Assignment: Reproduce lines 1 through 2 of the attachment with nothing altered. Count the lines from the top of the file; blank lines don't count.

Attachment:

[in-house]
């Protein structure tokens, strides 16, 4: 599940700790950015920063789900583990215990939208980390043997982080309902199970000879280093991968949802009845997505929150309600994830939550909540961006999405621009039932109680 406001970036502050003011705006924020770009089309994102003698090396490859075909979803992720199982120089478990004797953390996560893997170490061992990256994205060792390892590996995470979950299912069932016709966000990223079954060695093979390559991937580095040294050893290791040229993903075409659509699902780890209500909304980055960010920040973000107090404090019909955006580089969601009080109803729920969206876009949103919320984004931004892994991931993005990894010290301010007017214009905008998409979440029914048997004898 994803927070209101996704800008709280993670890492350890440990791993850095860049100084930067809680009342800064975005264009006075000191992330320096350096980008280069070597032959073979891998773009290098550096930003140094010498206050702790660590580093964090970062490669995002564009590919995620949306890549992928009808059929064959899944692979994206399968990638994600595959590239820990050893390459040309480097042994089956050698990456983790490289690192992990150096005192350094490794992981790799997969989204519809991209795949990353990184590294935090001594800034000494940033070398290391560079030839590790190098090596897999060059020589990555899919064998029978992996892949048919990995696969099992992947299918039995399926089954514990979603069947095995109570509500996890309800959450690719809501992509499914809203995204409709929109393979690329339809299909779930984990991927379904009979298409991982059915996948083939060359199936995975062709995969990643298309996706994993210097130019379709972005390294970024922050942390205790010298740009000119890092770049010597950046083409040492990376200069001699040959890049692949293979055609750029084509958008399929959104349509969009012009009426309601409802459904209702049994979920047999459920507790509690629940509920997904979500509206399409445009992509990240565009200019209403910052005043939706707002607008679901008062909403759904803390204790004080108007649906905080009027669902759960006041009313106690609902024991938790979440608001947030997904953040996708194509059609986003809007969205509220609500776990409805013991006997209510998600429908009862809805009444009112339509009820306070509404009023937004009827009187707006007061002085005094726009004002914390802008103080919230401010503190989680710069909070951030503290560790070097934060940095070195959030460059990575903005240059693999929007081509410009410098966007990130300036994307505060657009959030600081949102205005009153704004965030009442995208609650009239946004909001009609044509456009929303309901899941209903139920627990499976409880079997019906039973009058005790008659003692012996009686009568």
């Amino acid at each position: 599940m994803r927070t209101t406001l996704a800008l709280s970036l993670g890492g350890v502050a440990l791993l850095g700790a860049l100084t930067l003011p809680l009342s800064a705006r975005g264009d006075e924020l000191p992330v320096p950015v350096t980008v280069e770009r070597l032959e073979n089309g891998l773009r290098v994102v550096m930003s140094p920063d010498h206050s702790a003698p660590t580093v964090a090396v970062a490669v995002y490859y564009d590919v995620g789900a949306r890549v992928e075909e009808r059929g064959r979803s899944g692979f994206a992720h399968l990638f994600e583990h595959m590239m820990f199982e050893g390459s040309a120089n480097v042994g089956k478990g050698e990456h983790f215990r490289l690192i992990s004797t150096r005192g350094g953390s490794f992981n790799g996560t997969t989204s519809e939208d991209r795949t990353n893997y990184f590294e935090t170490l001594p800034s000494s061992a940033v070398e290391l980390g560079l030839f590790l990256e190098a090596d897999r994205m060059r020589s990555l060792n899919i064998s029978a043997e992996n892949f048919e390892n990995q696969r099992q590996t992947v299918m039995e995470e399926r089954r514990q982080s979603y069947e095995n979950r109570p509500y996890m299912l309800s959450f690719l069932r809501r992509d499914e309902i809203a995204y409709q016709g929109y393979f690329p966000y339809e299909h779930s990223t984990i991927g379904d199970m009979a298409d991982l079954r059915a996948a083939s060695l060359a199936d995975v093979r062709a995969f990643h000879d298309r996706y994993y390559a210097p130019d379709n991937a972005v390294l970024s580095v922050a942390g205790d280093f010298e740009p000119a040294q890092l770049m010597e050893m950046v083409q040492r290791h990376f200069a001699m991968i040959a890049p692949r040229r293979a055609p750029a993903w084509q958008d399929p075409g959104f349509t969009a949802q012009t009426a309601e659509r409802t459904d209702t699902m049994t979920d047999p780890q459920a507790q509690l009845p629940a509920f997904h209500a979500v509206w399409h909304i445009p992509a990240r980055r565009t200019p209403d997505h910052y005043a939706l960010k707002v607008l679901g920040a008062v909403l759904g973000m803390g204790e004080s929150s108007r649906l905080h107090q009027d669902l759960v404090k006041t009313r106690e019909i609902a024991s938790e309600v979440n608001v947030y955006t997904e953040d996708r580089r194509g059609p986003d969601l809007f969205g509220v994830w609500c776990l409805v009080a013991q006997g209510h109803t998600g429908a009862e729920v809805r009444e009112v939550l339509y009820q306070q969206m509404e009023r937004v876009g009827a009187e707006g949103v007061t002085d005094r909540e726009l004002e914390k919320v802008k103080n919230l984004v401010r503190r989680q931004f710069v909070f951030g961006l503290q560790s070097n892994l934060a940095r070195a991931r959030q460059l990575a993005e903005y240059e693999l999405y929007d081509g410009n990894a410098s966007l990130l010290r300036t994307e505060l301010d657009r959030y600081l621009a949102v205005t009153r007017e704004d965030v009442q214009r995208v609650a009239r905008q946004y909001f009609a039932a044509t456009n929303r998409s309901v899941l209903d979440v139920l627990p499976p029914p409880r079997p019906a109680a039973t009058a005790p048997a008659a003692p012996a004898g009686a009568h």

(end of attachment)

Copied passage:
[in-house]
């Protein structure tokens, strides 16, 4: 599940700790950015920063789900583990215990939208980390043997982080309902199970000879280093991968949802009845997505929150309600994830939550909540961006999405621009039932109680 406001970036502050003011705006924020770009089309994102003698090396490859075909979803992720199982120089478990004797953390996560893997170490061992990256994205060792390892590996995470979950299912069932016709966000990223079954060695093979390559991937580095040294050893290791040229993903075409659509699902780890209500909304980055960010920040973000107090404090019909955006580089969601009080109803729920969206876009949103919320984004931004892994991931993005990894010290301010007017214009905008998409979440029914048997004898 994803927070209101996704800008709280993670890492350890440990791993850095860049100084930067809680009342800064975005264009006075000191992330320096350096980008280069070597032959073979891998773009290098550096930003140094010498206050702790660590580093964090970062490669995002564009590919995620949306890549992928009808059929064959899944692979994206399968990638994600595959590239820990050893390459040309480097042994089956050698990456983790490289690192992990150096005192350094490794992981790799997969989204519809991209795949990353990184590294935090001594800034000494940033070398290391560079030839590790190098090596897999060059020589990555899919064998029978992996892949048919990995696969099992992947299918039995399926089954514990979603069947095995109570509500996890309800959450690719809501992509499914809203995204409709929109393979690329339809299909779930984990991927379904009979298409991982059915996948083939060359199936995975062709995969990643298309996706994993210097130019379709972005390294970024922050942390205790010298740009000119890092770049010597950046083409040492990376200069001699040959890049692949293979055609750029084509958008399929959104349509969009012009009426309601409802459904209702049994979920047999459920507790509690629940509920997904979500509206399409445009992509990240565009200019209403910052005043939706707002607008679901008062909403759904803390204790004080108007649906905080009027669902759960006041009313106690609902024991938790979440608001947030997904953040996708194509059609986003809007969205509220609500776990409805013991006997209510998600429908009862809805009444009112339509009820306070509404009023937004009827009187707006007061002085005094726009004002914390802008103080919230401010503190989680710069909070951030503290560790070097934060940095070195959030460059990575903005240059693999929007081509410009410098966007990130300036994307505060657009959030600081949102205005009153704004965030009442995208609650009239946004909001009609044509456009929303309901899941209903139920627990499976409880079997019906039973009058005790008659003692012996009686009568």